Persistence Pays Off for Kyla Matthews en Route to First IPRA Breakaway Championship

On her eighth trip to the IFR, Kyla Matthews finally got her World Championship with $25,983 in yearly earnings.

Kyla Matthews breakaway roping at the International Finals Rodeo in Guthrie, Oklahoma.
Kyla Matthews roped her way to her first IPRA world championship at the IFR in Guthrie, Oklahoma. Image by Darlena Roberts/870 Sports Photography.

Kyla Matthews is the picture of persistence, competing in her eighth International Finals Rodeo and winning her first IPRA Breakaway Championship on January 15, 2023, in Guthrie, Oklahoma, with more than $25,000 earned.

Coming into the IFR with $19,872, Matthews held off No. 2 Maelee Wade of White, Georgia, with $6,111 earned across the four-day finals despite having “tough luck” in Guthrie previously. The 23-year-old from Athens, Tennessee, focused on putting her faith in God.

“When I went out there this year I was like ‘Whatever happens, happens,’” Matthews said. “God knows what’s going to happen, so I just need to do my part and not worry about it. I’d pray to God that He’d do whatever He’d planned.”

Matthews caught clean in all but one round: finishing second in round one, first in round two and second in round four with times of 2.7, 2.6, 11.7 and 2.4 seconds, in each round respectively.

Kyla Matthews breakaway roping at the IFR in Guthrie, Oklahoma.
Kyla Matthews and Senorita at IFR 53. Darlena Roberts/870 Sports Photography.

“I’m better under pressure and when it’s fast,” Matthews said. “In the final round, I took a deep breath, backed in the box and got my catch. My calf wasn’t bad, but I didn’t know if he’d been caught yet. He’d go straight for a few steps and then he’d take off hard to the right. So, I knew I had to get him before he took off to the right.”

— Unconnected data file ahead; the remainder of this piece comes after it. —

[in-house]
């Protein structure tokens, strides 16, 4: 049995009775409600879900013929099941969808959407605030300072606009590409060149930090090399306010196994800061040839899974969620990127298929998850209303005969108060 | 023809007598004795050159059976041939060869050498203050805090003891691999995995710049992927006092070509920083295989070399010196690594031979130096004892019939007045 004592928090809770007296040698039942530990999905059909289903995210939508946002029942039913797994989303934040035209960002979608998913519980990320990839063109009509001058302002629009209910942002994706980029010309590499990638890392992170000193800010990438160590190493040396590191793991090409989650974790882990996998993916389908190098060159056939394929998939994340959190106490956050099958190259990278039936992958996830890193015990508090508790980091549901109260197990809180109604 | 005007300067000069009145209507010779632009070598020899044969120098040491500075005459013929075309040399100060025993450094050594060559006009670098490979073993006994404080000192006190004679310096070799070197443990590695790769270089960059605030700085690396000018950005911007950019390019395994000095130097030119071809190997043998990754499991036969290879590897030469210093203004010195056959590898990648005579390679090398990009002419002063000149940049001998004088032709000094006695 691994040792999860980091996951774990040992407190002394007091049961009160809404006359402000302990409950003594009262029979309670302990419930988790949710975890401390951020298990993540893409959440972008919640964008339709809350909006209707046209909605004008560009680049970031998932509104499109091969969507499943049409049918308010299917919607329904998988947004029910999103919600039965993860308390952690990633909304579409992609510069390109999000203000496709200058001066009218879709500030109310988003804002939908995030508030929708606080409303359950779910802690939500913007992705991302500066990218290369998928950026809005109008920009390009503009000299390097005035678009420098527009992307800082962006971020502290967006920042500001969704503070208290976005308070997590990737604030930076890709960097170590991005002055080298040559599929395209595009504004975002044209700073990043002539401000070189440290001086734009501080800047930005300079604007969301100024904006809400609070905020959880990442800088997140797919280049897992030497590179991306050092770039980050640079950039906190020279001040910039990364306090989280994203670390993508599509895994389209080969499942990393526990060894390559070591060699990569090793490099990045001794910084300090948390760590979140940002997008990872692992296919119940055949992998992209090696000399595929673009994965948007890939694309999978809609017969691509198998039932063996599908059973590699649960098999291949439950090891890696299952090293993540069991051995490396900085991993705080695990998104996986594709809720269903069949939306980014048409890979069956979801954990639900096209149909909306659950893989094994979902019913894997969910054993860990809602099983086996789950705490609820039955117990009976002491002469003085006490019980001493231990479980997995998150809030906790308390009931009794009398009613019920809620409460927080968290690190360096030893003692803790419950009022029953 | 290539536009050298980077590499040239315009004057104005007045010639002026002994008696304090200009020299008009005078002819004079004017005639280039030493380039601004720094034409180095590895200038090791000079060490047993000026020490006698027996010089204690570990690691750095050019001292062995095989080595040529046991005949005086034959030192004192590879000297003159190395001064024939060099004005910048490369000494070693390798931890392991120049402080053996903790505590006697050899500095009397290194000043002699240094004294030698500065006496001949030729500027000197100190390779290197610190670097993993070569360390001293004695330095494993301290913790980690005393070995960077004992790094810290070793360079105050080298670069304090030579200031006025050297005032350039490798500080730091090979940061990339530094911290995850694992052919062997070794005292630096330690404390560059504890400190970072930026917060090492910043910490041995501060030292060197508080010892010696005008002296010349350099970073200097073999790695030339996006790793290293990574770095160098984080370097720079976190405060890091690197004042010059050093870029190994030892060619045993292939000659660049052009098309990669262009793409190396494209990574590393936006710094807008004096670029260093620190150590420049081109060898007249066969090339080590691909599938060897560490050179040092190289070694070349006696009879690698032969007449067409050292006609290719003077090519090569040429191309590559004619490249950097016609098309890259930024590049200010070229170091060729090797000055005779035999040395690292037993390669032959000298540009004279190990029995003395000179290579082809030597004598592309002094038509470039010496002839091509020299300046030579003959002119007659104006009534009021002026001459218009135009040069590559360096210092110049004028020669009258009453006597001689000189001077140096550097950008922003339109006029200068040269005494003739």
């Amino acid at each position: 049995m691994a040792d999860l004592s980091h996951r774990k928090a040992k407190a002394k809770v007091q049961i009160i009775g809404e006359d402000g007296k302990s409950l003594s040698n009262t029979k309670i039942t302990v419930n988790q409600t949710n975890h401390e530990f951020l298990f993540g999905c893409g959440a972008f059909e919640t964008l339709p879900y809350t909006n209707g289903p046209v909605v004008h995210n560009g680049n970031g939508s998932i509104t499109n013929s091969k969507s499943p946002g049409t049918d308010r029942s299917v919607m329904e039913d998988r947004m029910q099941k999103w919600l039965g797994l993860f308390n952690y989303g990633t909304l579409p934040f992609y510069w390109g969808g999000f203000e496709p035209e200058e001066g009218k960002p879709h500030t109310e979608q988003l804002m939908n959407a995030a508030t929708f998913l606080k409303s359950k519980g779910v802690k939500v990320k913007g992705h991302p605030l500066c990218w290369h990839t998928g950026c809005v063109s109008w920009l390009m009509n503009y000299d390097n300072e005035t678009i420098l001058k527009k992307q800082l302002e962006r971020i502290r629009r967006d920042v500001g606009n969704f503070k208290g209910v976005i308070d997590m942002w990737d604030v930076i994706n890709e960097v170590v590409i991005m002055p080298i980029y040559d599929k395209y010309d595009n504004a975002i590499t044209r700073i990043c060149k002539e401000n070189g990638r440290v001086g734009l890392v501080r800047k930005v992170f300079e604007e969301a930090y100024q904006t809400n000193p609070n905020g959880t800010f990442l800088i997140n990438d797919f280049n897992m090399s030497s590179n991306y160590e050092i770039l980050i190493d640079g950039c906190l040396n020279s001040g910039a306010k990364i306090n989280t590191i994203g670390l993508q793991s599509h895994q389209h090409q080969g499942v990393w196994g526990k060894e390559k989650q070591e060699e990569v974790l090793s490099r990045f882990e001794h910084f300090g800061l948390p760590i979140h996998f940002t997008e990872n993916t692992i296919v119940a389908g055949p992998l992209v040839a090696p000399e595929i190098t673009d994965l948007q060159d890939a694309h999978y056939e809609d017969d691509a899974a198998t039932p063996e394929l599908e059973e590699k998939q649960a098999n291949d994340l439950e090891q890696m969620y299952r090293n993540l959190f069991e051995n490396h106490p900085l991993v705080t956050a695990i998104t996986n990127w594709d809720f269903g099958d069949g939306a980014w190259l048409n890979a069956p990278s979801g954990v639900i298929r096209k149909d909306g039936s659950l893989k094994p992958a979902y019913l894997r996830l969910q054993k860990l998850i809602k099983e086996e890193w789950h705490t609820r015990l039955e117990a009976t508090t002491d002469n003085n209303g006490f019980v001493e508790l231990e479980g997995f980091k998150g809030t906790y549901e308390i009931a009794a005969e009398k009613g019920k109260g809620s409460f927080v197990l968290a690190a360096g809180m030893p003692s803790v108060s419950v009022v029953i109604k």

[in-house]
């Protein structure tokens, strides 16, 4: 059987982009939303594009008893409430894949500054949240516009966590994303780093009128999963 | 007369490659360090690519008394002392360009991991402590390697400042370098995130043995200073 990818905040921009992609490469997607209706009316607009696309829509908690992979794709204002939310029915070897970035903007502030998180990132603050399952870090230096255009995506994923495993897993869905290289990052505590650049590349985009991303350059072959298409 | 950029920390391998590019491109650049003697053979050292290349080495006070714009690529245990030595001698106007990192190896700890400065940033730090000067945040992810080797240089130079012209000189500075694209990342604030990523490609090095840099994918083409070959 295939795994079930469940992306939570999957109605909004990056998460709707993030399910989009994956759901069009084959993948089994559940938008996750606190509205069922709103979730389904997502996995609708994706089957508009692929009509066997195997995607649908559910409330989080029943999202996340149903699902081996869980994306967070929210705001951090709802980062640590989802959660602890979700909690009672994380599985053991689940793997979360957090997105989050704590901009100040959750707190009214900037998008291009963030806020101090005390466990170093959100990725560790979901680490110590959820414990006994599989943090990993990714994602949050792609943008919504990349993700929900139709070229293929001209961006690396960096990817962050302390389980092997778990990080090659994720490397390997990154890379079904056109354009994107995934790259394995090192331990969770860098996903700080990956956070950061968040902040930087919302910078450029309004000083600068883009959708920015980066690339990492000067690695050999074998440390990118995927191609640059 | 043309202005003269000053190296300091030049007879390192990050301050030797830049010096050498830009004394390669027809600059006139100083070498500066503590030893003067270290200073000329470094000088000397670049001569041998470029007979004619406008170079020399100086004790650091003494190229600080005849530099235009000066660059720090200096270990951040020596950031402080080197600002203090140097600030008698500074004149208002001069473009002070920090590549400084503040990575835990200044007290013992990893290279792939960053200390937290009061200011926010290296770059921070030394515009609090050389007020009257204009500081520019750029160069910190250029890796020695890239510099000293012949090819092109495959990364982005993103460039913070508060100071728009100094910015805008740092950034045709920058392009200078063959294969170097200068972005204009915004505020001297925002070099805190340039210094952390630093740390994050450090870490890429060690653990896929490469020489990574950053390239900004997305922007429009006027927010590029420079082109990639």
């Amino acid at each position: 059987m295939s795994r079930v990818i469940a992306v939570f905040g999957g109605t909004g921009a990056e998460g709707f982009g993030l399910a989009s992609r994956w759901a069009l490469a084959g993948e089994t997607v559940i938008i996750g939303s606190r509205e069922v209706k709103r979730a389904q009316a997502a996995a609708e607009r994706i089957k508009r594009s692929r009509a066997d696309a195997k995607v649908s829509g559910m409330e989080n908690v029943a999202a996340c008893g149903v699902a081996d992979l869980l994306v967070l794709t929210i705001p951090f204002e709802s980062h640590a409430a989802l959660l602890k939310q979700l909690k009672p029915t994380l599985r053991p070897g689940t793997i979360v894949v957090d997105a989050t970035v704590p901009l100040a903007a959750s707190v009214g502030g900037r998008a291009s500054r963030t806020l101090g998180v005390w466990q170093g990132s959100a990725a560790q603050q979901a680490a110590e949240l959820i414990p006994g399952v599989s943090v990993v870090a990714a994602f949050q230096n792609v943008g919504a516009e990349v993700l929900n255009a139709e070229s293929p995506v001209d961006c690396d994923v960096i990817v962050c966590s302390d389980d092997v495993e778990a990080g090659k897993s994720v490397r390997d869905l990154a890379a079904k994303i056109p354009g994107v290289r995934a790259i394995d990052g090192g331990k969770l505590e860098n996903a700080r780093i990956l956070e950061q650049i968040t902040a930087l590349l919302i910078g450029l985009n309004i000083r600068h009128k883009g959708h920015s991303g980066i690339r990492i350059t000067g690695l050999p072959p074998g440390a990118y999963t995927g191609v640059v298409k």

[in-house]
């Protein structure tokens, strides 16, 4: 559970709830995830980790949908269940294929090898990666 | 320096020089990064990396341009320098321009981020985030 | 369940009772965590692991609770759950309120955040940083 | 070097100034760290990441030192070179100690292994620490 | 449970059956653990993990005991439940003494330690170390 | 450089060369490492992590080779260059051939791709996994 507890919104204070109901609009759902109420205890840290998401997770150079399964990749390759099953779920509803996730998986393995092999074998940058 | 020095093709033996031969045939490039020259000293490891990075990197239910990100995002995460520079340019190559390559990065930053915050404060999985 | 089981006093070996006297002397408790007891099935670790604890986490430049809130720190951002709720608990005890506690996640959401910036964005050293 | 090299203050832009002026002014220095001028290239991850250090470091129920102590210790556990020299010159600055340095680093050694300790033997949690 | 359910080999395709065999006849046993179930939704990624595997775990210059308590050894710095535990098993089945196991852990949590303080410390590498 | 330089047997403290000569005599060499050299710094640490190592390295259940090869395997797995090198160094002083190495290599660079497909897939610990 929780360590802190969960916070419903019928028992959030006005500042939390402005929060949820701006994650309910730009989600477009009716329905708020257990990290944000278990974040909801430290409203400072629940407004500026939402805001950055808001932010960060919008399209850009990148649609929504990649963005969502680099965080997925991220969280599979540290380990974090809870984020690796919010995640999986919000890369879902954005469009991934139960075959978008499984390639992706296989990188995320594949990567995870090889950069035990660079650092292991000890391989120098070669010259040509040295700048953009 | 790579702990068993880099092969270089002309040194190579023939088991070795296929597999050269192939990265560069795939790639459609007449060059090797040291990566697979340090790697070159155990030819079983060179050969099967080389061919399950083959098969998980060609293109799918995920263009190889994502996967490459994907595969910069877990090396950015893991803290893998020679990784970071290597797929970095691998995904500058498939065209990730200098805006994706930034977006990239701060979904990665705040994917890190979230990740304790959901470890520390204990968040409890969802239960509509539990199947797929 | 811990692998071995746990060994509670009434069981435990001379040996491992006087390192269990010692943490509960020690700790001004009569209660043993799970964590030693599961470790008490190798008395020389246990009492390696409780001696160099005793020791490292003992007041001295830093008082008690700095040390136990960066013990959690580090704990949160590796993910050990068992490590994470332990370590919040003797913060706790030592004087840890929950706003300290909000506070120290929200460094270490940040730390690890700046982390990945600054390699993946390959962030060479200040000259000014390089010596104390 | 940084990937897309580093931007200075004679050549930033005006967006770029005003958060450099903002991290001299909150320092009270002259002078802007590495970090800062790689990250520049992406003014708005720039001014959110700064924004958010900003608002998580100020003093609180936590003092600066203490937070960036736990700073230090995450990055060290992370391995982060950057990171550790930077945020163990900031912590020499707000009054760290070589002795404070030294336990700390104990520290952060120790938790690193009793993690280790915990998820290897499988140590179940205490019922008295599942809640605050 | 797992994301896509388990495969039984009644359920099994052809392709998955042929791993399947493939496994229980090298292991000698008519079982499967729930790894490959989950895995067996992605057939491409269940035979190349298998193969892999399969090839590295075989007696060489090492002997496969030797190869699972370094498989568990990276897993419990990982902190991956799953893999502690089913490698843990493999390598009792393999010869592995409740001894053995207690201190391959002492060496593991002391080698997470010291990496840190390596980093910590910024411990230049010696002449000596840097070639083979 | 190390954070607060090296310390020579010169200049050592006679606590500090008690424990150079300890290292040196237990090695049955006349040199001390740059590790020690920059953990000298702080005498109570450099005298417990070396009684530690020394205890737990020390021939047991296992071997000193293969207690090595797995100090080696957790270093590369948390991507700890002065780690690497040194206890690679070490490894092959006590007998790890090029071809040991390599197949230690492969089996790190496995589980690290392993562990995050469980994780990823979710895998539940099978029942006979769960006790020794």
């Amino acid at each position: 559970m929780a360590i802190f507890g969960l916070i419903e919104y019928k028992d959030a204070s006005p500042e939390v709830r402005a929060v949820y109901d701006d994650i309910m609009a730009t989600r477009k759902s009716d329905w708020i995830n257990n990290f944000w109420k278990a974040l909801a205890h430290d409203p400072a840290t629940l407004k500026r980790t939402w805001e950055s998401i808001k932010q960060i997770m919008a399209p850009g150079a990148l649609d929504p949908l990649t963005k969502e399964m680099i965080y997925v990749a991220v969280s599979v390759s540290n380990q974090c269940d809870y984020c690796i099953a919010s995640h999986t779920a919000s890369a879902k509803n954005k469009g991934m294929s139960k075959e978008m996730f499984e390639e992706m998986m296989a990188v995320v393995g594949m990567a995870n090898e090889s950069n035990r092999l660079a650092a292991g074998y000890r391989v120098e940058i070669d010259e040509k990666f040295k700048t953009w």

Matthews says she does better when she ropes offensively as opposed to playing it safe and trying to lock up the average. Riding grade mare “Senorita,” Matthews conquered her overthinking habits and “Went at ‘em.” She praised the IPRA for their inclusion of breakaway in their events and their equal added money at the IFR finals.

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A Lifetime of Rodeo Experience

Matthews has nearly two decades of rodeoing experience, starting to compete when she was 5 years old.  The daughter of Darrell and Misty, Matthews entered in barrels, goat tying, pole bending and team roping growing up before focusing on breakaway after high school.

“It was a big adjustment going from team roping to breakaway; there is a big difference in how you swing,” said Matthews, who primarily headed. “In team roping, you have to swing your rope flatter versus in breakaway, where you really have to keep your tip down.”

She competed on scholarship for the rodeo team at East Mississippi Community College and is now planning on starting school in April to become an esthetician.

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Partner for a Decade: Senorita

Opinionated buckskin mare Senorita is celebrating her 19th birthday and tenth year competing with Matthews in 2023. Although Senorita was said to be registered at one time, her papers are lost.

“She’s bred like, Dinero (PC Frenchmans Hayday) and Thoroughbred,” Matthews said. “She’s not even bred to be a breakaway horse. She bucked everybody off; she was cold-backed and nobody wanted her. My dad paid $2,200 for her and we just worked her through it. We rode her through the storm until she figured it out.”

Matthews explained their approach to training with Senorita was slow and steady, showing her she could enjoy the jobs they were asking her to do—although she’s still a little cold-backed and opinionated. Even at the IFR, Matthews warmed Senorita up outside before haltering her and leading her into the arena to keep things low-pressure.

“She’s made me a better roper, for sure,” Matthews said. Matthews and Senorita’s triumph at the IFR is the result of persistence both at home and in Guthrie.